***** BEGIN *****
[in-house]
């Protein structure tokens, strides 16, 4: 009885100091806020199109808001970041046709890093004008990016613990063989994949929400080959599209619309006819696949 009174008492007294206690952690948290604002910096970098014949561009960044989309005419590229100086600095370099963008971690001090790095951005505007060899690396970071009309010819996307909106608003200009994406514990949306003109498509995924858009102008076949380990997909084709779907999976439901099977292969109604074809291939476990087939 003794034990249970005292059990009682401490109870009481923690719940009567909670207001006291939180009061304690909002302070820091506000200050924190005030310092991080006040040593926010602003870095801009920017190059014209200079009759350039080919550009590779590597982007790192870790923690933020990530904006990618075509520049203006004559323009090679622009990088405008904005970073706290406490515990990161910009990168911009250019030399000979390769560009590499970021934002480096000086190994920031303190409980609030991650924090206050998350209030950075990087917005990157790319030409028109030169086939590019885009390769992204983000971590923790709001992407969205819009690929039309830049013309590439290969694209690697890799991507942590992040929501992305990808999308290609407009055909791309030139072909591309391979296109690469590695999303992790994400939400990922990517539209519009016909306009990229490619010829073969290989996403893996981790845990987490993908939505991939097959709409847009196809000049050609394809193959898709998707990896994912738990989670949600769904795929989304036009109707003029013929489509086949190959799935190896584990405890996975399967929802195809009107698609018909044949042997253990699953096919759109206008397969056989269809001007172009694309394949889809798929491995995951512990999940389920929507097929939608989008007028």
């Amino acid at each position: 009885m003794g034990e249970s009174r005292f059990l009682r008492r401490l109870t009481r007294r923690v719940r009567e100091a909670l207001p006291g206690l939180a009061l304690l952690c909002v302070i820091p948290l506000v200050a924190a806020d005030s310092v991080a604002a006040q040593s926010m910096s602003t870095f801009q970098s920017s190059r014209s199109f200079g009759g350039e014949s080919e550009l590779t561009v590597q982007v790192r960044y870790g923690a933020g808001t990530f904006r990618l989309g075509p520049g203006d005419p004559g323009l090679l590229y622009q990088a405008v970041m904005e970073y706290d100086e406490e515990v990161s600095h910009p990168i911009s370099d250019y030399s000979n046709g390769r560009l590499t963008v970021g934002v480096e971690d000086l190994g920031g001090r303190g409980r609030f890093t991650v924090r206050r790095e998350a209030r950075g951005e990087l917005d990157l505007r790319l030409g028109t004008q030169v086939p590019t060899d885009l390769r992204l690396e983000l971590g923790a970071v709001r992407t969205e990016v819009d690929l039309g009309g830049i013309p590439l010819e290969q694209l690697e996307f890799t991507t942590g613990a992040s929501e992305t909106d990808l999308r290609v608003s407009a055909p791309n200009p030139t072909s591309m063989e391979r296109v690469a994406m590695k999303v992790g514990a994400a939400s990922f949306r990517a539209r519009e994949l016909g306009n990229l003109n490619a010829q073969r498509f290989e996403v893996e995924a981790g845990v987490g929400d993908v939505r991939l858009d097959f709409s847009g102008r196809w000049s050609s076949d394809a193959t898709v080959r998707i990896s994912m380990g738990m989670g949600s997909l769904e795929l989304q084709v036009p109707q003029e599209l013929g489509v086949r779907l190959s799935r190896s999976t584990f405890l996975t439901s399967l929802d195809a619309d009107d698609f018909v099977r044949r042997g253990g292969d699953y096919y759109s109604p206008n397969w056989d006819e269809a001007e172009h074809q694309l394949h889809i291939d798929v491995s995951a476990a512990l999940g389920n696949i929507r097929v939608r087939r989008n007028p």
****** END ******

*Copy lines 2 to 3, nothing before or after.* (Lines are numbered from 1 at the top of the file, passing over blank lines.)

């Protein structure tokens, strides 16, 4: 009885100091806020199109808001970041046709890093004008990016613990063989994949929400080959599209619309006819696949 009174008492007294206690952690948290604002910096970098014949561009960044989309005419590229100086600095370099963008971690001090790095951005505007060899690396970071009309010819996307909106608003200009994406514990949306003109498509995924858009102008076949380990997909084709779907999976439901099977292969109604074809291939476990087939 003794034990249970005292059990009682401490109870009481923690719940009567909670207001006291939180009061304690909002302070820091506000200050924190005030310092991080006040040593926010602003870095801009920017190059014209200079009759350039080919550009590779590597982007790192870790923690933020990530904006990618075509520049203006004559323009090679622009990088405008904005970073706290406490515990990161910009990168911009250019030399000979390769560009590499970021934002480096000086190994920031303190409980609030991650924090206050998350209030950075990087917005990157790319030409028109030169086939590019885009390769992204983000971590923790709001992407969205819009690929039309830049013309590439290969694209690697890799991507942590992040929501992305990808999308290609407009055909791309030139072909591309391979296109690469590695999303992790994400939400990922990517539209519009016909306009990229490619010829073969290989996403893996981790845990987490993908939505991939097959709409847009196809000049050609394809193959898709998707990896994912738990989670949600769904795929989304036009109707003029013929489509086949190959799935190896584990405890996975399967929802195809009107698609018909044949042997253990699953096919759109206008397969056989269809001007172009694309394949889809798929491995995951512990999940389920929507097929939608989008007028």
């Amino acid at each position: 009885m003794g034990e249970s009174r005292f059990l009682r008492r401490l109870t009481r007294r923690v719940r009567e100091a909670l207001p006291g206690l939180a009061l304690l952690c909002v302070i820091p948290l506000v200050a924190a806020d005030s310092v991080a604002a006040q040593s926010m910096s602003t870095f801009q970098s920017s190059r014209s199109f200079g009759g350039e014949s080919e550009l590779t561009v590597q982007v790192r960044y870790g923690a933020g808001t990530f904006r990618l989309g075509p520049g203006d005419p004559g323009l090679l590229y622009q990088a405008v970041m904005e970073y706290d100086e406490e515990v990161s600095h910009p990168i911009s370099d250019y030399s000979n046709g390769r560009l590499t963008v970021g934002v480096e971690d000086l190994g920031g001090r303190g409980r609030f890093t991650v924090r206050r790095e998350a209030r950075g951005e990087l917005d990157l505007r790319l030409g028109t004008q030169v086939p590019t060899d885009l390769r992204l690396e983000l971590g923790a970071v709001r992407t969205e990016v819009d690929l039309g009309g830049i013309p590439l010819e290969q694209l690697e996307f890799t991507t942590g613990a992040s929501e992305t909106d990808l999308r290609v608003s407009a055909p791309n200009p030139t072909s591309m063989e391979r296109v690469a994406m590695k999303v992790g514990a994400a939400s990922f949306r990517a539209r519009e994949l016909g306009n990229l003109n490619a010829q073969r498509f290989e996403v893996e995924a981790g845990v987490g929400d993908v939505r991939l858009d097959f709409s847009g102008r196809w000049s050609s076949d394809a193959t898709v080959r998707i990896s994912m380990g738990m989670g949600s997909l769904e795929l989304q084709v036009p109707q003029e599209l013929g489509v086949r779907l190959s799935r190896s999976t584990f405890l996975t439901s399967l929802d195809a619309d009107d698609f018909v099977r044949r042997g253990g292969d699953y096919y759109s109604p206008n397969w056989d006819e269809a001007e172009h074809q694309l394949h889809i291939d798929v491995s995951a476990a512990l999940g389920n696949i929507r097929v939608r087939r989008n007028p």